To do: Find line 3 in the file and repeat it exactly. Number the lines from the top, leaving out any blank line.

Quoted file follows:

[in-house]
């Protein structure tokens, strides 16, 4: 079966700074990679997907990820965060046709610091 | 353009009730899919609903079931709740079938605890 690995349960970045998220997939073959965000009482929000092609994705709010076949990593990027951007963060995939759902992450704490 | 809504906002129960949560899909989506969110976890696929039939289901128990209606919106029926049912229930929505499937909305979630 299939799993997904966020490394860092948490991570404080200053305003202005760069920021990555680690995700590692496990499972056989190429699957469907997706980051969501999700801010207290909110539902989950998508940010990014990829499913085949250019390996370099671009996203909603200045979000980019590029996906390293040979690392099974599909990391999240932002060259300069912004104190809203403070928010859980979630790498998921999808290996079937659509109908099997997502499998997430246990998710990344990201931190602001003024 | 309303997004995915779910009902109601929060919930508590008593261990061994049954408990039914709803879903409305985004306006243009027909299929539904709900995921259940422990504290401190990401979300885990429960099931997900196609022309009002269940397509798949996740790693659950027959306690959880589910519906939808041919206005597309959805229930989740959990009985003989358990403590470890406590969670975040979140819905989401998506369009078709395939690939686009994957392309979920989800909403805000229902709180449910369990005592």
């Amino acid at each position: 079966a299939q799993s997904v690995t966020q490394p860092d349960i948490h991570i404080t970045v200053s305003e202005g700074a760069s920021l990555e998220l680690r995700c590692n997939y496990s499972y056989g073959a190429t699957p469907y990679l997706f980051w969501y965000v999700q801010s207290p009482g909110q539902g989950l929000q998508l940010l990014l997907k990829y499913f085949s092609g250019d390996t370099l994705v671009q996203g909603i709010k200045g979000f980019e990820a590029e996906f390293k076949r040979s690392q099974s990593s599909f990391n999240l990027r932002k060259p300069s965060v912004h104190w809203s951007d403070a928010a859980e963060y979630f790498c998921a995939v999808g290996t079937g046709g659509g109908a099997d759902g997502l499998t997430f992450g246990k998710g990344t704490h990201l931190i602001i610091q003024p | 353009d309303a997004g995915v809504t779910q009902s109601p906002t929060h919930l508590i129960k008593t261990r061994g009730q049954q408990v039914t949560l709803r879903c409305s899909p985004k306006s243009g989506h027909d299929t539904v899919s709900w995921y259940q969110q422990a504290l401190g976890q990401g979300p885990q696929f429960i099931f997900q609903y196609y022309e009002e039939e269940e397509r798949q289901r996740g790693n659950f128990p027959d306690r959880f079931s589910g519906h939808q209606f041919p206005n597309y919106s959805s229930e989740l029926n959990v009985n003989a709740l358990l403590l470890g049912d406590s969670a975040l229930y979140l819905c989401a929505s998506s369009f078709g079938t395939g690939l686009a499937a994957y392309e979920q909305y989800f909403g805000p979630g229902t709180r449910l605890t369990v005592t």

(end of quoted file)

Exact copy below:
């Amino acid at each position: 079966a299939q799993s997904v690995t966020q490394p860092d349960i948490h991570i404080t970045v200053s305003e202005g700074a760069s920021l990555e998220l680690r995700c590692n997939y496990s499972y056989g073959a190429t699957p469907y990679l997706f980051w969501y965000v999700q801010s207290p009482g909110q539902g989950l929000q998508l940010l990014l997907k990829y499913f085949s092609g250019d390996t370099l994705v671009q996203g909603i709010k200045g979000f980019e990820a590029e996906f390293k076949r040979s690392q099974s990593s599909f990391n999240l990027r932002k060259p300069s965060v912004h104190w809203s951007d403070a928010a859980e963060y979630f790498c998921a995939v999808g290996t079937g046709g659509g109908a099997d759902g997502l499998t997430f992450g246990k998710g990344t704490h990201l931190i602001i610091q003024p | 353009d309303a997004g995915v809504t779910q009902s109601p906002t929060h919930l508590i129960k008593t261990r061994g009730q049954q408990v039914t949560l709803r879903c409305s899909p985004k306006s243009g989506h027909d299929t539904v899919s709900w995921y259940q969110q422990a504290l401190g976890q990401g979300p885990q696929f429960i099931f997900q609903y196609y022309e009002e039939e269940e397509r798949q289901r996740g790693n659950f128990p027959d306690r959880f079931s589910g519906h939808q209606f041919p206005n597309y919106s959805s229930e989740l029926n959990v009985n003989a709740l358990l403590l470890g049912d406590s969670a975040l229930y979140l819905c989401a929505s998506s369009f078709g079938t395939g690939l686009a499937a994957y392309e979920q909305y989800f909403g805000p979630g229902t709180r449910l605890t369990v005592t």